An Overview of Understanding by Nathan Shedroff
Understanding should be thought of as a continuum from data to wisdom. The distinctions between the steps along this continuum are not terribly discrete but they do exist on some levels. Therefore, the distinctions between data and information, for example, seem like shades of gray; and on the other side of the continuum towards wisdom, not only are the differences difficult to understand, but the concepts themselves are hard to define (such as what knowledge and wisdom are). This is mostly due to the fact that at this end of the spectrum, understanding gets increasingly personal until it is so intimate that it cannot truly be shared with others. Instead, only the process that leads to it can be shared.
Data and information, although words used interchangeably in our language and our culture, are not the same. Not only does information have more value, it takes more work to create and communicate. For all the talk of this being the Information Age, it would be more accurate to call it, instead, the Age of Data—though this is still not the case.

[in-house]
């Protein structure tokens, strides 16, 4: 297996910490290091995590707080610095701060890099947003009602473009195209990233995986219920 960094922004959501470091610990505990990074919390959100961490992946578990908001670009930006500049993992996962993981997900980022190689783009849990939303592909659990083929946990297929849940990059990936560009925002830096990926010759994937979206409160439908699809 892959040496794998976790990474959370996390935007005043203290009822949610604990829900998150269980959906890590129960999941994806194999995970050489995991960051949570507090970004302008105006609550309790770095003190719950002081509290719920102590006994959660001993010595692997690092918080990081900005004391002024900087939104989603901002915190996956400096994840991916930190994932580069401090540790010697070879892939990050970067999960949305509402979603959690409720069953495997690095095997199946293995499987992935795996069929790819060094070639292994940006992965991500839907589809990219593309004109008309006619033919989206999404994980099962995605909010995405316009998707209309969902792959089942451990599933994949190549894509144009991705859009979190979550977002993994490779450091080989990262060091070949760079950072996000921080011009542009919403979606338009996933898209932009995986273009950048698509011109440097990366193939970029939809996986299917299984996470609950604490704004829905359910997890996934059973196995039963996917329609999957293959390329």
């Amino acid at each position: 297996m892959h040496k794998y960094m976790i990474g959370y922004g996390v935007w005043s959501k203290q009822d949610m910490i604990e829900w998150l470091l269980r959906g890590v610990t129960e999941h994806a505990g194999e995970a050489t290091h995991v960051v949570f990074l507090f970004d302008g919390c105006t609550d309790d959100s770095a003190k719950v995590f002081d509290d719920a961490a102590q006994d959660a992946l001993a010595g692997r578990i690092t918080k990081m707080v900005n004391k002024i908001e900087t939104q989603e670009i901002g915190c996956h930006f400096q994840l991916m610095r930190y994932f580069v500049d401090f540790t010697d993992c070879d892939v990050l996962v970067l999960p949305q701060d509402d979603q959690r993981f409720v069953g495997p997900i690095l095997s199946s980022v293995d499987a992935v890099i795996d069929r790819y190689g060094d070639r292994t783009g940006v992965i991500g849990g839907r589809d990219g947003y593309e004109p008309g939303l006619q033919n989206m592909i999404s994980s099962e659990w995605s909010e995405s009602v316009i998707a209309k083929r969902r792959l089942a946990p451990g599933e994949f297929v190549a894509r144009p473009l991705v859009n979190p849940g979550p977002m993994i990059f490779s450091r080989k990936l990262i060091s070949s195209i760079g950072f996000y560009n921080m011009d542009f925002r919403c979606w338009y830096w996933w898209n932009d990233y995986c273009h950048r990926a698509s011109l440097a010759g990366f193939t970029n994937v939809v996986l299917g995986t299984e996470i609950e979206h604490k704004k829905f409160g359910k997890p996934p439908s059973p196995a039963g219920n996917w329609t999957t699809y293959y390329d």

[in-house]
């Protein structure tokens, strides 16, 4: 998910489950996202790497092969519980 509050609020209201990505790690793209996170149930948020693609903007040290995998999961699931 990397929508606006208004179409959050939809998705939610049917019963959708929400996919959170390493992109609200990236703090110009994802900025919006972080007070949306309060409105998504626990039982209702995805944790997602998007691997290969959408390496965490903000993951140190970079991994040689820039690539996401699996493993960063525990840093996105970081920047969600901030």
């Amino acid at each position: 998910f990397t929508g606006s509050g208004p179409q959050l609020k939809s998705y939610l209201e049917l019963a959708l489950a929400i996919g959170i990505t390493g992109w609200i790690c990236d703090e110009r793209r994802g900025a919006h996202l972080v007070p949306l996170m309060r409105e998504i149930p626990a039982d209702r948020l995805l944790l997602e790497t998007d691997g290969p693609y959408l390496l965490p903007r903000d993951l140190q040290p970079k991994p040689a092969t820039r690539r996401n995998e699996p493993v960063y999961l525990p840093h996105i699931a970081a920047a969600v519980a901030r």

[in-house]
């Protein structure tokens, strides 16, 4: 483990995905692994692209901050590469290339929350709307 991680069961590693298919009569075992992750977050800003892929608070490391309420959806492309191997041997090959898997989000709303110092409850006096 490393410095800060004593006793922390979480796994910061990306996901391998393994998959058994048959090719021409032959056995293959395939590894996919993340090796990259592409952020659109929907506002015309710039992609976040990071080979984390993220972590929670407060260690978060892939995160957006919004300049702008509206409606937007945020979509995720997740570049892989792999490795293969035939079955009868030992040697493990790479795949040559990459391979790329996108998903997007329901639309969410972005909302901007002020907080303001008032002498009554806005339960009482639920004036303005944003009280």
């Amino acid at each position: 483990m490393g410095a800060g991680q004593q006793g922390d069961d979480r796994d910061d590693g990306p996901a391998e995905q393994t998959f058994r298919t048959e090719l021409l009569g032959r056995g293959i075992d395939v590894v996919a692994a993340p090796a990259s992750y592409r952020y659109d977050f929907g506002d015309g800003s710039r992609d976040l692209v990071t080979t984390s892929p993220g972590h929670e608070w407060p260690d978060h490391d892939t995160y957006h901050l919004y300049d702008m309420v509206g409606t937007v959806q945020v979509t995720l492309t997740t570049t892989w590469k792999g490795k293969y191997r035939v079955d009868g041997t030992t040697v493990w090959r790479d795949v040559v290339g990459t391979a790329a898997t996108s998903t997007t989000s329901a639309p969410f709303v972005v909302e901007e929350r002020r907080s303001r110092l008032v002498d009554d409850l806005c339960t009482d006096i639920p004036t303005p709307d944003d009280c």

"One of the best ways of communicating knowledge is through stories, because good stories are richly textured with details, allowing the narrative to convey a stable ground on which to build the experience."
Data is not the new driving force of our age. It is true that we have never before had so much data in our lives and this tends to obscure the fact that it is nothing new. We have reached a new relationship with it, surely, but it doesn't define our time.
An example of data passing as information would be the trivia we call news. Whether it is the obvious (like CNN's "Factoids" that serve to ease audiences in and out of commercial breaks) or the subtle (just about anything included in a celebrity biopic), data has nothing to teach us. As Richard says, "if it does not inform, it can't be information."
A more precise way to identify data from information is to look at its context. Without context, information cannot exist, and the context in question must relate not only to the data's environment (where it came from, why it's being communicated, how it's arranged, etc.), but also from the context and intent of the person interpreting it.
Information comes from the form data takes as we arrange and present it in different ways. One of the most confusing points for many people is that the presentation and organization of data are entirely different. The organization of data itself changes the meaning of it, or at least its interpretation. As much as we would like to think that information is objective, it isn't. Most people already suspect that "statistics can be made to lie," because without changing any of the data (no fudging of the figures, for example), they can still be moved around in different patterns to conceal or reveal what the informer intends. This is because the organization creates, or at least, shapes meaning.